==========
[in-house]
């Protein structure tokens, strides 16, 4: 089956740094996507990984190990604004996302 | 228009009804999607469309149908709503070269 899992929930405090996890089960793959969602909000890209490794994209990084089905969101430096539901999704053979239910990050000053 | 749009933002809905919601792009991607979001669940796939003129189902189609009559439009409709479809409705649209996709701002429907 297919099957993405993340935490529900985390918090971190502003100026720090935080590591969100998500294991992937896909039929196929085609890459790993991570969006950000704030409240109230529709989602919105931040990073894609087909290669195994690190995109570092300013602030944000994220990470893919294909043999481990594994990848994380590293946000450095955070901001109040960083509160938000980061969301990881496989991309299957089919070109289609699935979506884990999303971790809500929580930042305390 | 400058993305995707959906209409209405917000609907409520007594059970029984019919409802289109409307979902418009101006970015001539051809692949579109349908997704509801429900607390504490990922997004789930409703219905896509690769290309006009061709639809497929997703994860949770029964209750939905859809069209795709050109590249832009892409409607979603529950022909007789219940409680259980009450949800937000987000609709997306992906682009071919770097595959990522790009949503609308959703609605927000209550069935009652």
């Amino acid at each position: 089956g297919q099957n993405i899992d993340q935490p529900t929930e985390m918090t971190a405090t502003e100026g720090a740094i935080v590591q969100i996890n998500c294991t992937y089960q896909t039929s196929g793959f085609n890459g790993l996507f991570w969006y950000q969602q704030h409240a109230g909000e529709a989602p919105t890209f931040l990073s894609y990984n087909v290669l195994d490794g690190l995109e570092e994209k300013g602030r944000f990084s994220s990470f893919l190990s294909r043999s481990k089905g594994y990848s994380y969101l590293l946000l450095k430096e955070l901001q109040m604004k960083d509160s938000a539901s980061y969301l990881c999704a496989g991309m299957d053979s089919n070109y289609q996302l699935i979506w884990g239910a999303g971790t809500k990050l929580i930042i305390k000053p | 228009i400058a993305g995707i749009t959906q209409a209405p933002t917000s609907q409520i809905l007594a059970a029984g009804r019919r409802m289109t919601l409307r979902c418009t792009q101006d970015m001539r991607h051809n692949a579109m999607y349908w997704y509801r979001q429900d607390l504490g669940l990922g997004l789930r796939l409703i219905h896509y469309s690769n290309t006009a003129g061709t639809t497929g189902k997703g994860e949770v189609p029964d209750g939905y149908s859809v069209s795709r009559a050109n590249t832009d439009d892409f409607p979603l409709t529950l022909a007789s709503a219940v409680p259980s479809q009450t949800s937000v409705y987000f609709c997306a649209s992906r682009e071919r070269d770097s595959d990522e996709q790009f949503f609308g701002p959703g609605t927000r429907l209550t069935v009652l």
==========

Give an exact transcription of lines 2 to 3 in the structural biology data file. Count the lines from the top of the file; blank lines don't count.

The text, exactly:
């Protein structure tokens, strides 16, 4: 089956740094996507990984190990604004996302 | 228009009804999607469309149908709503070269 899992929930405090996890089960793959969602909000890209490794994209990084089905969101430096539901999704053979239910990050000053 | 749009933002809905919601792009991607979001669940796939003129189902189609009559439009409709479809409705649209996709701002429907 297919099957993405993340935490529900985390918090971190502003100026720090935080590591969100998500294991992937896909039929196929085609890459790993991570969006950000704030409240109230529709989602919105931040990073894609087909290669195994690190995109570092300013602030944000994220990470893919294909043999481990594994990848994380590293946000450095955070901001109040960083509160938000980061969301990881496989991309299957089919070109289609699935979506884990999303971790809500929580930042305390 | 400058993305995707959906209409209405917000609907409520007594059970029984019919409802289109409307979902418009101006970015001539051809692949579109349908997704509801429900607390504490990922997004789930409703219905896509690769290309006009061709639809497929997703994860949770029964209750939905859809069209795709050109590249832009892409409607979603529950022909007789219940409680259980009450949800937000987000609709997306992906682009071919770097595959990522790009949503609308959703609605927000209550069935009652």
């Amino acid at each position: 089956g297919q099957n993405i899992d993340q935490p529900t929930e985390m918090t971190a405090t502003e100026g720090a740094i935080v590591q969100i996890n998500c294991t992937y089960q896909t039929s196929g793959f085609n890459g790993l996507f991570w969006y950000q969602q704030h409240a109230g909000e529709a989602p919105t890209f931040l990073s894609y990984n087909v290669l195994d490794g690190l995109e570092e994209k300013g602030r944000f990084s994220s990470f893919l190990s294909r043999s481990k089905g594994y990848s994380y969101l590293l946000l450095k430096e955070l901001q109040m604004k960083d509160s938000a539901s980061y969301l990881c999704a496989g991309m299957d053979s089919n070109y289609q996302l699935i979506w884990g239910a999303g971790t809500k990050l929580i930042i305390k000053p | 228009i400058a993305g995707i749009t959906q209409a209405p933002t917000s609907q409520i809905l007594a059970a029984g009804r019919r409802m289109t919601l409307r979902c418009t792009q101006d970015m001539r991607h051809n692949a579109m999607y349908w997704y509801r979001q429900d607390l504490g669940l990922g997004l789930r796939l409703i219905h896509y469309s690769n290309t006009a003129g061709t639809t497929g189902k997703g994860e949770v189609p029964d209750g939905y149908s859809v069209s795709r009559a050109n590249t832009d439009d892409f409607p979603l409709t529950l022909a007789s709503a219940v409680p259980s479809q009450t949800s937000v409705y987000f609709c997306a649209s992906r682009e071919r070269d770097s595959d990522e996709q790009f949503f609308g701002p959703g609605t927000r429907l209550t069935v009652l």